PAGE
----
Running a startup can be hard. From growing the team, to raising money, acquiring customers and managing a budget, there are likely hundreds of fires burning at all times.

To help manage these fires (and extinguish some), we’ve compiled a list of the 5 key metrics that every startup should know, and tips on how to measure them. We'll also explore how your business model can affect the way you view your data metrics. Alright, let’s jump in!

What are data metrics and why are they useful?

Data metrics are points of information that give you an idea of how your business is doing. Revenue, for instance, is a basic metric that every business should know. It tells you how much you're earning, which is crucial to measuring your success.

You might also know data metrics by another name: KPIs. KPIs, or key performance indicators, refer to metrics that give you an idea of how well your business is performing.

Data metrics are essential to businesses in the same way that a compass is essential to travel. It tells you where you are and helps you know if you're going where you intend to. It can be a warning sign or a signal to keep going.

5 data metrics for startups

There are nearly infinite metrics that you could be keeping track of at any given time. Most of them, however, are not KPIs and will not give you meaningful insight into how your startup is doing. Below are five metrics that will give you the knowledge you're looking for.

1. LTV

The first data metric is one of the staple customer data insights: LTV. Short for Lifetime Value, LTV gives you an idea of the net earnings a customer will bring to your business over the course of being a patron of your business.

For instance, if your average customer spends $50 at your business and then never returns, then your LTV is $50. On the other hand, if you're a subscription service with customers that stick around for a few months, then calculating your LTV could be more complicated.

The usual method of calculating LTV is to subtract the customer acquisition cost from the total revenue a specific customer brings to your business. Do this for tens or hundreds of customers, depending on the scale of your business, and come up with an average. There are other ways to calculate LTV, but as a rule, this is the way to go.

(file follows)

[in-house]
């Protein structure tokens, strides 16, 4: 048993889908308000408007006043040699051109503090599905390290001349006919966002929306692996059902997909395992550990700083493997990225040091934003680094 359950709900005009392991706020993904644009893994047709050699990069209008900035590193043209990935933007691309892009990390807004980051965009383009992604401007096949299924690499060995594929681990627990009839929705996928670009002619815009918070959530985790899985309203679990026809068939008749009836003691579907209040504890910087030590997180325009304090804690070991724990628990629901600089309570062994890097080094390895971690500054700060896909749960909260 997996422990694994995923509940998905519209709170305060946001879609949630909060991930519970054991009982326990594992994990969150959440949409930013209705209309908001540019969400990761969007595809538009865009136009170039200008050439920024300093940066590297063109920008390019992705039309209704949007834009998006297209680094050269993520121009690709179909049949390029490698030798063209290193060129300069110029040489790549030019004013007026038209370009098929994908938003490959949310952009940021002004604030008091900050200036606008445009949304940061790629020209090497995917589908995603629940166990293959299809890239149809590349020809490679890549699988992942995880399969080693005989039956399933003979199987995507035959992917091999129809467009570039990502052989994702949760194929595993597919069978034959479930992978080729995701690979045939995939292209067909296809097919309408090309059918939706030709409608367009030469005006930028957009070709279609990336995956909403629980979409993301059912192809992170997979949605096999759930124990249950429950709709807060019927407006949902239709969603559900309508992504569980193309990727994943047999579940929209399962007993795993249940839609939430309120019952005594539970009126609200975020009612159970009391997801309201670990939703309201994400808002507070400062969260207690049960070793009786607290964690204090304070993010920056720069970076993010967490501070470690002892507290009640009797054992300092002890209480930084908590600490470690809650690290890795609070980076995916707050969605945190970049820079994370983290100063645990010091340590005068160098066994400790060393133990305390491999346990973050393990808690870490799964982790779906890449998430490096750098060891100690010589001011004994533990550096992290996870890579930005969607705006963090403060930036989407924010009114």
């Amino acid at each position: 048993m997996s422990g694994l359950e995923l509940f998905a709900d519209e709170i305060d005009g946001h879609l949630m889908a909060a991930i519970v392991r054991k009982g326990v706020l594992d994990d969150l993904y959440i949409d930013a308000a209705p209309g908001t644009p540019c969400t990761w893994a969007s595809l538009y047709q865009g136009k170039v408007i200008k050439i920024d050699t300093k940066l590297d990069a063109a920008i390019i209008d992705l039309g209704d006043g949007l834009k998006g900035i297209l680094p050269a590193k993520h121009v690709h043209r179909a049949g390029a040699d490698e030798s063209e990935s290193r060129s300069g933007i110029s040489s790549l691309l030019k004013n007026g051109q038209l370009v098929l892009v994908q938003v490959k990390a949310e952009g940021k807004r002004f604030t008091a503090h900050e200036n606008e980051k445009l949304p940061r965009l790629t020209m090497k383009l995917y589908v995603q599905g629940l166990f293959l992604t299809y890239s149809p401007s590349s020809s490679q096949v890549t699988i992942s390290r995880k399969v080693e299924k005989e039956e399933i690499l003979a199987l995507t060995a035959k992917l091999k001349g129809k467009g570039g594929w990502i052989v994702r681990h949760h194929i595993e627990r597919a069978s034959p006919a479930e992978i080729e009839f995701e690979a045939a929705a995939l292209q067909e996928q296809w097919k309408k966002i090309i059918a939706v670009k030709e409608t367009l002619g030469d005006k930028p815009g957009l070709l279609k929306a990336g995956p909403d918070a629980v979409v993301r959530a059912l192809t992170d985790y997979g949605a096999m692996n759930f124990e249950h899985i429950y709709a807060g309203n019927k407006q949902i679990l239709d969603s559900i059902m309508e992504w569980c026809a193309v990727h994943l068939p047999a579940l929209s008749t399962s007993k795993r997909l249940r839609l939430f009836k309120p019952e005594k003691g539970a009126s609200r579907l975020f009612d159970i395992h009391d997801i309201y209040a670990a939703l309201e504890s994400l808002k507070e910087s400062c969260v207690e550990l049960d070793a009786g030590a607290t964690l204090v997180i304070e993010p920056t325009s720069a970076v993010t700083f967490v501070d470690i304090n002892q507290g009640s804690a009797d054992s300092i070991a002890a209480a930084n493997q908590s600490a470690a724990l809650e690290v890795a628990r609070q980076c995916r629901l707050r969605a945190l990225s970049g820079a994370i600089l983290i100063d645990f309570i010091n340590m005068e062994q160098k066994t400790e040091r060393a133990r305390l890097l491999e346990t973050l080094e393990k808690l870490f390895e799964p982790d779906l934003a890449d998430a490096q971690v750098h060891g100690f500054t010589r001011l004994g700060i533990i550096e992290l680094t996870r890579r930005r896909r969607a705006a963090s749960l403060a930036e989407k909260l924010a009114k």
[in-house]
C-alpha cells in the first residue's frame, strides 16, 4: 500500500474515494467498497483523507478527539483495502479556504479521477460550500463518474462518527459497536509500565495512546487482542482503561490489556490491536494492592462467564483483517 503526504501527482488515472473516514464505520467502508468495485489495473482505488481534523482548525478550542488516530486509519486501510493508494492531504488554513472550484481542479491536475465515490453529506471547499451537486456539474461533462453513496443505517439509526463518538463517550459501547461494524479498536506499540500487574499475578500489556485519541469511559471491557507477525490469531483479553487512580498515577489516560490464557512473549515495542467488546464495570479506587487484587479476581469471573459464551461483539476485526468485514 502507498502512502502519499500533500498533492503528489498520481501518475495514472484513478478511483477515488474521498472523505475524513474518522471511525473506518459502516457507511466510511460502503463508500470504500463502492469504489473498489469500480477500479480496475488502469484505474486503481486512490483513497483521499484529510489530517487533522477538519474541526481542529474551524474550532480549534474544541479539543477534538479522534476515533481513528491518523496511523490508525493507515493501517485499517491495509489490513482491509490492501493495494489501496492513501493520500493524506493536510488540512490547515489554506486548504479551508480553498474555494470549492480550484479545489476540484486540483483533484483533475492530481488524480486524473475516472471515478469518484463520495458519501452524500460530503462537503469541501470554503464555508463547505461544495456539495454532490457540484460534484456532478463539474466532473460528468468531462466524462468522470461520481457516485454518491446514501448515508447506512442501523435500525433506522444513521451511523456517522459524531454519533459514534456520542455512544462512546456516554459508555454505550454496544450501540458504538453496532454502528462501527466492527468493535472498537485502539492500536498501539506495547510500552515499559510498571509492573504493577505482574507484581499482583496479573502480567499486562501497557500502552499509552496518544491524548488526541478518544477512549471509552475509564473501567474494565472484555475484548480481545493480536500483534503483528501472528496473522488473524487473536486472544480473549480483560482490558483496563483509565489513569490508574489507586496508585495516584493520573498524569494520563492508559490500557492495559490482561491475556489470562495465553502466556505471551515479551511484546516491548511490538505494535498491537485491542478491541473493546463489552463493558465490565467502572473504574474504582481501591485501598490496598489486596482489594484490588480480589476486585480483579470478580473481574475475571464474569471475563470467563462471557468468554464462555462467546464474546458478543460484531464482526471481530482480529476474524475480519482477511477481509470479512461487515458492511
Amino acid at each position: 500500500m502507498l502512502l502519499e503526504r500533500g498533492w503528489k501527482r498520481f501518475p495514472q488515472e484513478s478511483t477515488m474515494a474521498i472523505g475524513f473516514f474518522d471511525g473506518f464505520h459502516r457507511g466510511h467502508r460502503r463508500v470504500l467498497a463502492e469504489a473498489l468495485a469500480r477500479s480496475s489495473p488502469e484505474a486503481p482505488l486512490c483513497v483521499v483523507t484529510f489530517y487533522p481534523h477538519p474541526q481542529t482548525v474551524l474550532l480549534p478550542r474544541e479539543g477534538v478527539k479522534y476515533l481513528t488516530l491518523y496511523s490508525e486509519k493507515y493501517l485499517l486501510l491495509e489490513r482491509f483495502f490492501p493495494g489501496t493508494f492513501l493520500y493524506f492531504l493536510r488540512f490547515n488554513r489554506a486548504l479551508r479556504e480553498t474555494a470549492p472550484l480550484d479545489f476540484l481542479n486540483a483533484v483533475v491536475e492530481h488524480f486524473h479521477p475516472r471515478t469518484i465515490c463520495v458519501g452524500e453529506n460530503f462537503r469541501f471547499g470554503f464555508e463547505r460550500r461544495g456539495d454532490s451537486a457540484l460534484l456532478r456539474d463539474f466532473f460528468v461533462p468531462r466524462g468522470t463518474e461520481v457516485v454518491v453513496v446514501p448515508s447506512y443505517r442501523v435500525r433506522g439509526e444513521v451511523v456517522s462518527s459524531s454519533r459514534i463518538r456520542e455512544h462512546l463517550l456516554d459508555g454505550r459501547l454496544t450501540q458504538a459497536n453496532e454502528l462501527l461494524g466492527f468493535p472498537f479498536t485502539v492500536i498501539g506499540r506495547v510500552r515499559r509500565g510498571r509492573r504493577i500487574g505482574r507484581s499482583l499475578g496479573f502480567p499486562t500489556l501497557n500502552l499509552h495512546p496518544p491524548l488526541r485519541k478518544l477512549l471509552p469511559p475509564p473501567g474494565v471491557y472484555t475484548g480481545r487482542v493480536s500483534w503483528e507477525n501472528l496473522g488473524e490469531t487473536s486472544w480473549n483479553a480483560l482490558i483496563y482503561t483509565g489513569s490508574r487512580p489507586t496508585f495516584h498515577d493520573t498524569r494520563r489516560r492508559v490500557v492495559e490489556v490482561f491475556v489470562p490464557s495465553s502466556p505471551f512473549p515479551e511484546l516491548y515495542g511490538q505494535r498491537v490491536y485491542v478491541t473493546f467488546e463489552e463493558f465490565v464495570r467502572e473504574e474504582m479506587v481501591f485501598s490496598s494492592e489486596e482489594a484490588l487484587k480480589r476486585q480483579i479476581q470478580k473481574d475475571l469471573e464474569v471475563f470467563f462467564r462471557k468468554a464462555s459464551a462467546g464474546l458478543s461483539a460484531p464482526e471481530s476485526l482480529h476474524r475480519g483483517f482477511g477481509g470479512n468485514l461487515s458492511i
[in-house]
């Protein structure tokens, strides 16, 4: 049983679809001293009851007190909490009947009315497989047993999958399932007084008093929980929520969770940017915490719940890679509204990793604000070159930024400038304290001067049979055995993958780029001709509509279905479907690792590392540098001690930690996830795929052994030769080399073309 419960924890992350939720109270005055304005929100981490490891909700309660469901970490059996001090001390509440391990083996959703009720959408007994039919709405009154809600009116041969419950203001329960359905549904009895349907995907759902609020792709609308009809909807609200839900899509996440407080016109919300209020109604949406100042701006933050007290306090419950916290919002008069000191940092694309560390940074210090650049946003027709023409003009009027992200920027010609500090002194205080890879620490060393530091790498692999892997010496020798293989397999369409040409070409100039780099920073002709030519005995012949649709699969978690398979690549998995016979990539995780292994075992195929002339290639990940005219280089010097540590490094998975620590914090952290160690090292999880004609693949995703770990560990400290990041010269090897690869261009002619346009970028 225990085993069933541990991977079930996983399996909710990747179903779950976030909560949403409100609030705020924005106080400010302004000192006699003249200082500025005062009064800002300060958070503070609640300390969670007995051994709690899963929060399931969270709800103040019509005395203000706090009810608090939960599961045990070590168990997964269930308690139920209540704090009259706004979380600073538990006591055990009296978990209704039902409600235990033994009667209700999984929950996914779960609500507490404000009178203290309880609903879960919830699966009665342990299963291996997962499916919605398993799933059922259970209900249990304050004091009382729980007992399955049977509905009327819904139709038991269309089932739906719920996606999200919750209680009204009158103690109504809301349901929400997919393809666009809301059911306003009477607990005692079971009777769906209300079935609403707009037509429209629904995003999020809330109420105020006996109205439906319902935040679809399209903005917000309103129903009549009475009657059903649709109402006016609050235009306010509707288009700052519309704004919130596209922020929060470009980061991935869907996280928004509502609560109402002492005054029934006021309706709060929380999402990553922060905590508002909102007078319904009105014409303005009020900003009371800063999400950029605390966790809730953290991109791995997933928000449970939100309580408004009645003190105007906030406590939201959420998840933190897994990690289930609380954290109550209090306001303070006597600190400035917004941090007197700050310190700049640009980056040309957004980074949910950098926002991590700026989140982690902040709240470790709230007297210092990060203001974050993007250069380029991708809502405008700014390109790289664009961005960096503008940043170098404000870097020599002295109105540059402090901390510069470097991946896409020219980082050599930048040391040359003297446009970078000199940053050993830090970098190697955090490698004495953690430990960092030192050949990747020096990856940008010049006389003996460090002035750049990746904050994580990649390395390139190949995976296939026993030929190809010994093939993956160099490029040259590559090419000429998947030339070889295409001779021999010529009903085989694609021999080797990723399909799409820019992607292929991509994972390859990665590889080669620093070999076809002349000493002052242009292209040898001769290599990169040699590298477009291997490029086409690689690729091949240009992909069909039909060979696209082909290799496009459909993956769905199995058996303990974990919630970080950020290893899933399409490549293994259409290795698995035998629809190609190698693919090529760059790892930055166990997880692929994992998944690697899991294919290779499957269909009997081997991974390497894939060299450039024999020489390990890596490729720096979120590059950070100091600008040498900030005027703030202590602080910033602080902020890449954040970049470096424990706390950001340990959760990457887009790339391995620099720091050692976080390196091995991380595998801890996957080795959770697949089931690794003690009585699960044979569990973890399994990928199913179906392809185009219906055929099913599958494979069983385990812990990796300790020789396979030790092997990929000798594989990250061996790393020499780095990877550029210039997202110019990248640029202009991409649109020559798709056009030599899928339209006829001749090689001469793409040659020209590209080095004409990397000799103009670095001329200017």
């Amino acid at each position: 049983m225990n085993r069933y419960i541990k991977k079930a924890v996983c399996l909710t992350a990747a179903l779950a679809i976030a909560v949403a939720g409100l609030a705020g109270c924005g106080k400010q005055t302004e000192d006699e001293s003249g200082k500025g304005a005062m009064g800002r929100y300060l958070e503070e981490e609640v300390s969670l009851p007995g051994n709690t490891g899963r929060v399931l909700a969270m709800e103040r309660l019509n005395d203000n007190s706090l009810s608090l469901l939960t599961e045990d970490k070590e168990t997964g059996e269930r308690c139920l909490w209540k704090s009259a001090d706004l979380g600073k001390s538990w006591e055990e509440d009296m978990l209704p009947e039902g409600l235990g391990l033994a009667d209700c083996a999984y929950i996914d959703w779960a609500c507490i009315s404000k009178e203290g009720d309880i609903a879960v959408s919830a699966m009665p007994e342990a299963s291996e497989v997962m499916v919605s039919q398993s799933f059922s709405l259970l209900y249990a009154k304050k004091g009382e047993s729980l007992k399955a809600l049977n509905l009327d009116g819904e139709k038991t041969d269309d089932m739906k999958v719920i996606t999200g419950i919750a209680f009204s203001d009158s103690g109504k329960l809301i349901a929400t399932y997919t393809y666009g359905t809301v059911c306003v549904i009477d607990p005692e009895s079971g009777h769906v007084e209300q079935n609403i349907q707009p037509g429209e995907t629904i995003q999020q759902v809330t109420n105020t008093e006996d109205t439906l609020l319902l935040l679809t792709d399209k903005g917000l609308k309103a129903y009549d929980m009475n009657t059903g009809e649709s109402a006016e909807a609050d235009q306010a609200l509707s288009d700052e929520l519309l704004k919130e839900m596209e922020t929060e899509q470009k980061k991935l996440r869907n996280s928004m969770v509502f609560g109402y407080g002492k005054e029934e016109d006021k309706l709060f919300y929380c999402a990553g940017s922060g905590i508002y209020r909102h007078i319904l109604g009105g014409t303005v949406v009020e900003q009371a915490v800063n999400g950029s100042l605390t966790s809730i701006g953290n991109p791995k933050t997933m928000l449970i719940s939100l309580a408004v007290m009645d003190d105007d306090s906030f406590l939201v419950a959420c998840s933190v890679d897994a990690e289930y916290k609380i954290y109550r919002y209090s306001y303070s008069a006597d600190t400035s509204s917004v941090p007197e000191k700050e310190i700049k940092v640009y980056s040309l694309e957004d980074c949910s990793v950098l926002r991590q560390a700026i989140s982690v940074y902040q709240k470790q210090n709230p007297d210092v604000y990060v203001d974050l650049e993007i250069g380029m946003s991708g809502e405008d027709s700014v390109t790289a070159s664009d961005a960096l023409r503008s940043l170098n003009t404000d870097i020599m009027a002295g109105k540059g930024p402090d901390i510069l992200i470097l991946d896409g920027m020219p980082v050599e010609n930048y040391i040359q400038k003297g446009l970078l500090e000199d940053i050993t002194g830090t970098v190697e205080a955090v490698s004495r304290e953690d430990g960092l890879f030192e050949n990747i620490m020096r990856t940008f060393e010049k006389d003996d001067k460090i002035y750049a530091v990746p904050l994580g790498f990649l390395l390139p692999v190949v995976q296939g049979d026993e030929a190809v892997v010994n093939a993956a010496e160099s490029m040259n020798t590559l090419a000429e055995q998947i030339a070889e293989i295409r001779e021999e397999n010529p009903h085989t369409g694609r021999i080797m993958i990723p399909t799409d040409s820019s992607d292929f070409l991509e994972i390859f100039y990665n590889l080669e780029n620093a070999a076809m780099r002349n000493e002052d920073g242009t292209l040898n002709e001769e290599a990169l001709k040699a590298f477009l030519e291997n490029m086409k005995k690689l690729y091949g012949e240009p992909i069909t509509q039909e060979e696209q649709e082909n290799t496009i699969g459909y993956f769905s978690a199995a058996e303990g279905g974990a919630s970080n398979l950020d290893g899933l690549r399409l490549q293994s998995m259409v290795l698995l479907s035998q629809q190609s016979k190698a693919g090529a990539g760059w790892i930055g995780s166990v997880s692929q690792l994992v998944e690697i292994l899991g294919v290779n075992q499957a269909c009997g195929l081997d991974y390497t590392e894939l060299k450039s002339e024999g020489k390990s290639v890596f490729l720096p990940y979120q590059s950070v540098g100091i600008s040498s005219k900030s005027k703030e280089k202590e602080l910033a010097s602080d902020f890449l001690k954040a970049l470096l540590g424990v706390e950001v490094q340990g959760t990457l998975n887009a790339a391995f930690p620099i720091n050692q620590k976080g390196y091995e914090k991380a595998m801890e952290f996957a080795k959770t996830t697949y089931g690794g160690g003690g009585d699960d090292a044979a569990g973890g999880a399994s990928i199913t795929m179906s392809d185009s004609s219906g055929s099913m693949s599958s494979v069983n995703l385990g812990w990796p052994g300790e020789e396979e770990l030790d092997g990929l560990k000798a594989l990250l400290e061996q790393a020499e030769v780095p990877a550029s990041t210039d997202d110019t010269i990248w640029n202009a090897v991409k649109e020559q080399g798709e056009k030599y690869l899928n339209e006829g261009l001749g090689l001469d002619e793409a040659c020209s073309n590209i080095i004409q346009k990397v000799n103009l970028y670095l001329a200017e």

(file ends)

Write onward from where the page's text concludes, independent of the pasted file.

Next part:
2. CAC

Speaking of the customer acquisition cost, that's the second metric we recommend you track: CAC. True to its name, CAC is used to estimate how much you spend to acquire a customer.

This can be a difficult metric to calculate as the spending is usually not targeted at a single customer. You could be spending money on various marketing campaigns and channels, targeting various demographics, and acquiring customers from places that are hard to account for, like word of mouth.

Still, this is a vital metric. It's used to calculate other metrics (as we covered in the previous section) and it tells you if you're truly earning a profit. If you spend $100 acquiring a customer and they only spend $50 at your business, you need to know it!

To calculate CAC, you'll need to keep track of the customers you acquire over a specific period of time. Over that same period, you'll need to track your marketing spending. Divide your marketing spending by the total number of customers acquired during that period, and you should have an idea of how much you're spending to acquire each customer.

3. MRR

Third on the list of important customer data insights is MRR. Short for Monthly Recurring Revenue, this data metric clues startups into the revenue they're bringing in every month. This is typically used to track the performance of SaaS and subscription-based businesses, though it can make sense to monitor depending on your sector.